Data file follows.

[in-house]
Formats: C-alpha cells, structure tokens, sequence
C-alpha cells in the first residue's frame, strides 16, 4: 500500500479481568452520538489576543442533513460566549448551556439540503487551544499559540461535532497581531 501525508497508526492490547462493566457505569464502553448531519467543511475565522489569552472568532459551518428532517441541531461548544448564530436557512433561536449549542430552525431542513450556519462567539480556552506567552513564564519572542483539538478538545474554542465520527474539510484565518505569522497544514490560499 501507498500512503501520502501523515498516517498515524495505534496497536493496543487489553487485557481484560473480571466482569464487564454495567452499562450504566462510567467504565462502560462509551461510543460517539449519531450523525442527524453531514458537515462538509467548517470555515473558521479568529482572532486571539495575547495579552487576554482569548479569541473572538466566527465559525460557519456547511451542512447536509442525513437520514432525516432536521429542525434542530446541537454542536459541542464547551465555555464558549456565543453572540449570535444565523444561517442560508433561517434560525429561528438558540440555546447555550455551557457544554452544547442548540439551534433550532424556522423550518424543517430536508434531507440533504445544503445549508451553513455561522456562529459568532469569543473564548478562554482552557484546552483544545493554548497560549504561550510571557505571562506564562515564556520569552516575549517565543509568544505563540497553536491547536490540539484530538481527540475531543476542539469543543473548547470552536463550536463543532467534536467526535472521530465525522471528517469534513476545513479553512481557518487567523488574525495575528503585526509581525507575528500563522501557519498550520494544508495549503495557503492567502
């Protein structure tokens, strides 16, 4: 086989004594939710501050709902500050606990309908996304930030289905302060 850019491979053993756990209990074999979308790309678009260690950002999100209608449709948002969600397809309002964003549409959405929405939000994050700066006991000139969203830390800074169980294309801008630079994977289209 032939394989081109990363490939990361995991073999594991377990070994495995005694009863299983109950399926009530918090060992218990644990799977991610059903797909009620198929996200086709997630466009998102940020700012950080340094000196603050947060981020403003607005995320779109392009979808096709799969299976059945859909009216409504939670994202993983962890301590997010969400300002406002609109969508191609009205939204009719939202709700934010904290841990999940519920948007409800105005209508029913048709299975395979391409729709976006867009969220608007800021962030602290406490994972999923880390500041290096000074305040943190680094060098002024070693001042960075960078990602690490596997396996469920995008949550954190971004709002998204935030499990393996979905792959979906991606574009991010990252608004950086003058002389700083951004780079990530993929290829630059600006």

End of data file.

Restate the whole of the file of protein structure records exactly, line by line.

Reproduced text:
[in-house]
Formats: C-alpha cells, structure tokens, sequence
C-alpha cells in the first residue's frame, strides 16, 4: 500500500479481568452520538489576543442533513460566549448551556439540503487551544499559540461535532497581531 501525508497508526492490547462493566457505569464502553448531519467543511475565522489569552472568532459551518428532517441541531461548544448564530436557512433561536449549542430552525431542513450556519462567539480556552506567552513564564519572542483539538478538545474554542465520527474539510484565518505569522497544514490560499 501507498500512503501520502501523515498516517498515524495505534496497536493496543487489553487485557481484560473480571466482569464487564454495567452499562450504566462510567467504565462502560462509551461510543460517539449519531450523525442527524453531514458537515462538509467548517470555515473558521479568529482572532486571539495575547495579552487576554482569548479569541473572538466566527465559525460557519456547511451542512447536509442525513437520514432525516432536521429542525434542530446541537454542536459541542464547551465555555464558549456565543453572540449570535444565523444561517442560508433561517434560525429561528438558540440555546447555550455551557457544554452544547442548540439551534433550532424556522423550518424543517430536508434531507440533504445544503445549508451553513455561522456562529459568532469569543473564548478562554482552557484546552483544545493554548497560549504561550510571557505571562506564562515564556520569552516575549517565543509568544505563540497553536491547536490540539484530538481527540475531543476542539469543543473548547470552536463550536463543532467534536467526535472521530465525522471528517469534513476545513479553512481557518487567523488574525495575528503585526509581525507575528500563522501557519498550520494544508495549503495557503492567502
């Protein structure tokens, strides 16, 4: 086989004594939710501050709902500050606990309908996304930030289905302060 850019491979053993756990209990074999979308790309678009260690950002999100209608449709948002969600397809309002964003549409959405929405939000994050700066006991000139969203830390800074169980294309801008630079994977289209 032939394989081109990363490939990361995991073999594991377990070994495995005694009863299983109950399926009530918090060992218990644990799977991610059903797909009620198929996200086709997630466009998102940020700012950080340094000196603050947060981020403003607005995320779109392009979808096709799969299976059945859909009216409504939670994202993983962890301590997010969400300002406002609109969508191609009205939204009719939202709700934010904290841990999940519920948007409800105005209508029913048709299975395979391409729709976006867009969220608007800021962030602290406490994972999923880390500041290096000074305040943190680094060098002024070693001042960075960078990602690490596997396996469920995008949550954190971004709002998204935030499990393996979905792959979906991606574009991010990252608004950086003058002389700083951004780079990530993929290829630059600006």